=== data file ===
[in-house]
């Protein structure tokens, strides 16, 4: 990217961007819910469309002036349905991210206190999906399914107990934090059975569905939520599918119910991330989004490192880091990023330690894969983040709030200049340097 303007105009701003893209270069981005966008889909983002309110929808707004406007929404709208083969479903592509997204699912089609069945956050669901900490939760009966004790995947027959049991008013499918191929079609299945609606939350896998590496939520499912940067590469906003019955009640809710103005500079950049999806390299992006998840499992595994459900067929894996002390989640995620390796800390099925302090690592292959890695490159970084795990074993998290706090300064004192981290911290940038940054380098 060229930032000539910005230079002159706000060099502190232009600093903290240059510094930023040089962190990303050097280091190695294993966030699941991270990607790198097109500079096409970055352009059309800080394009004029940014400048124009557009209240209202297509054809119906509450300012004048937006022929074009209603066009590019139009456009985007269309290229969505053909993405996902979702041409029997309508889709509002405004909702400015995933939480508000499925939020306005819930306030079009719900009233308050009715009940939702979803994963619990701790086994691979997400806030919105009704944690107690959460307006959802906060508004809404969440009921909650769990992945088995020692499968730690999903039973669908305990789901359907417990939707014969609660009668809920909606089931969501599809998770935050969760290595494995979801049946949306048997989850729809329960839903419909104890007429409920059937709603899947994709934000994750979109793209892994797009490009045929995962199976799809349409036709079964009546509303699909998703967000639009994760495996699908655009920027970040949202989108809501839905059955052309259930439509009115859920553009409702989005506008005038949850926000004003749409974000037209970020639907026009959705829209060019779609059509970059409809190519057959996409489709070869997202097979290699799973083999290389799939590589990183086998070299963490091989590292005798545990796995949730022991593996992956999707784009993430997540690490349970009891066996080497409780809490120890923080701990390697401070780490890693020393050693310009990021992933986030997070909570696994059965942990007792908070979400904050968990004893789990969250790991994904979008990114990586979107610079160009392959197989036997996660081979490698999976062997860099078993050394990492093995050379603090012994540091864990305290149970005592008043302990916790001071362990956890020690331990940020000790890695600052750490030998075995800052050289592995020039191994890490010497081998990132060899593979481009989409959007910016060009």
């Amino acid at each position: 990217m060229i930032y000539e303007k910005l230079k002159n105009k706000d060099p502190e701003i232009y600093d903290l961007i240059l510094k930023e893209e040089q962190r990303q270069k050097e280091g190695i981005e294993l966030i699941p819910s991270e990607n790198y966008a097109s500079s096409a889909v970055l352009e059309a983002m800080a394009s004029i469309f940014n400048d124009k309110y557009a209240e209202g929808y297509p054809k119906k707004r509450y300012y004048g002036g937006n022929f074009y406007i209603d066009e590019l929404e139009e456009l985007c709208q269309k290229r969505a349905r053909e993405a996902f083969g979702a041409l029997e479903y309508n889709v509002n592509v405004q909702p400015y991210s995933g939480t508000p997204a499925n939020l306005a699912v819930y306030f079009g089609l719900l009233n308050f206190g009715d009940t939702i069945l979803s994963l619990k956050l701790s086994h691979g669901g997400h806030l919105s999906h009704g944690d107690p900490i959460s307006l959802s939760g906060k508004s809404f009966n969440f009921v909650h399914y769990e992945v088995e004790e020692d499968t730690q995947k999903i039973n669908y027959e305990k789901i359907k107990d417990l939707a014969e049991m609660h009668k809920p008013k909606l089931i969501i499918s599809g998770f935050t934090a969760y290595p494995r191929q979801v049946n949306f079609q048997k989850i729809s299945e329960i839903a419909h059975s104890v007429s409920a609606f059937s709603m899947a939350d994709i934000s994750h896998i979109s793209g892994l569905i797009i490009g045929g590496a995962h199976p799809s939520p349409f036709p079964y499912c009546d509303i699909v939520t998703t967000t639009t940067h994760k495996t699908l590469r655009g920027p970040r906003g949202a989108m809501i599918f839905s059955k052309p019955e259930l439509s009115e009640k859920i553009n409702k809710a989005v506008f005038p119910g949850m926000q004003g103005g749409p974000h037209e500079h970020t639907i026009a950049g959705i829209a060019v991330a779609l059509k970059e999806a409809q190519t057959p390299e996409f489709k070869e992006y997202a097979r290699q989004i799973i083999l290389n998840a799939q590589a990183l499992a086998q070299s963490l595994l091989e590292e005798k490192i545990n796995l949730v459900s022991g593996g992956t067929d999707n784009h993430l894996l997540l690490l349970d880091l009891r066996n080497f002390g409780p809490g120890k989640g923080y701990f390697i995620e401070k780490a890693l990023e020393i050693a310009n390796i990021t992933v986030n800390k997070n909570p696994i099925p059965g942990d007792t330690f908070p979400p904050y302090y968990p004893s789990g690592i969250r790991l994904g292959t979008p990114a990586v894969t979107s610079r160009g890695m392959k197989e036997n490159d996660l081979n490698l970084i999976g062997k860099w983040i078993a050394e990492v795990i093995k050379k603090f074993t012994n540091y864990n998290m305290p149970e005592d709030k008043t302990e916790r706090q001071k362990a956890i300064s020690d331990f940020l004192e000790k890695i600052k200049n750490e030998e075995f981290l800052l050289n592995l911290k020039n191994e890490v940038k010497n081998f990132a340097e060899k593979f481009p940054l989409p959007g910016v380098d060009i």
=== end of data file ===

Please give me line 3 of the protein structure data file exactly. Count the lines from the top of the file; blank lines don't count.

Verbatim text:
């Amino acid at each position: 990217m060229i930032y000539e303007k910005l230079k002159n105009k706000d060099p502190e701003i232009y600093d903290l961007i240059l510094k930023e893209e040089q962190r990303q270069k050097e280091g190695i981005e294993l966030i699941p819910s991270e990607n790198y966008a097109s500079s096409a889909v970055l352009e059309a983002m800080a394009s004029i469309f940014n400048d124009k309110y557009a209240e209202g929808y297509p054809k119906k707004r509450y300012y004048g002036g937006n022929f074009y406007i209603d066009e590019l929404e139009e456009l985007c709208q269309k290229r969505a349905r053909e993405a996902f083969g979702a041409l029997e479903y309508n889709v509002n592509v405004q909702p400015y991210s995933g939480t508000p997204a499925n939020l306005a699912v819930y306030f079009g089609l719900l009233n308050f206190g009715d009940t939702i069945l979803s994963l619990k956050l701790s086994h691979g669901g997400h806030l919105s999906h009704g944690d107690p900490i959460s307006l959802s939760g906060k508004s809404f009966n969440f009921v909650h399914y769990e992945v088995e004790e020692d499968t730690q995947k999903i039973n669908y027959e305990k789901i359907k107990d417990l939707a014969e049991m609660h009668k809920p008013k909606l089931i969501i499918s599809g998770f935050t934090a969760y290595p494995r191929q979801v049946n949306f079609q048997k989850i729809s299945e329960i839903a419909h059975s104890v007429s409920a609606f059937s709603m899947a939350d994709i934000s994750h896998i979109s793209g892994l569905i797009i490009g045929g590496a995962h199976p799809s939520p349409f036709p079964y499912c009546d509303i699909v939520t998703t967000t639009t940067h994760k495996t699908l590469r655009g920027p970040r906003g949202a989108m809501i599918f839905s059955k052309p019955e259930l439509s009115e009640k859920i553009n409702k809710a989005v506008f005038p119910g949850m926000q004003g103005g749409p974000h037209e500079h970020t639907i026009a950049g959705i829209a060019v991330a779609l059509k970059e999806a409809q190519t057959p390299e996409f489709k070869e992006y997202a097979r290699q989004i799973i083999l290389n998840a799939q590589a990183l499992a086998q070299s963490l595994l091989e590292e005798k490192i545990n796995l949730v459900s022991g593996g992956t067929d999707n784009h993430l894996l997540l690490l349970d880091l009891r066996n080497f002390g409780p809490g120890k989640g923080y701990f390697i995620e401070k780490a890693l990023e020393i050693a310009n390796i990021t992933v986030n800390k997070n909570p696994i099925p059965g942990d007792t330690f908070p979400p904050y302090y968990p004893s789990g690592i969250r790991l994904g292959t979008p990114a990586v894969t979107s610079r160009g890695m392959k197989e036997n490159d996660l081979n490698l970084i999976g062997k860099w983040i078993a050394e990492v795990i093995k050379k603090f074993t012994n540091y864990n998290m305290p149970e005592d709030k008043t302990e916790r706090q001071k362990a956890i300064s020690d331990f940020l004192e000790k890695i600052k200049n750490e030998e075995f981290l800052l050289n592995l911290k020039n191994e890490v940038k010497n081998f990132a340097e060899k593979f481009p940054l989409p959007g910016v380098d060009i």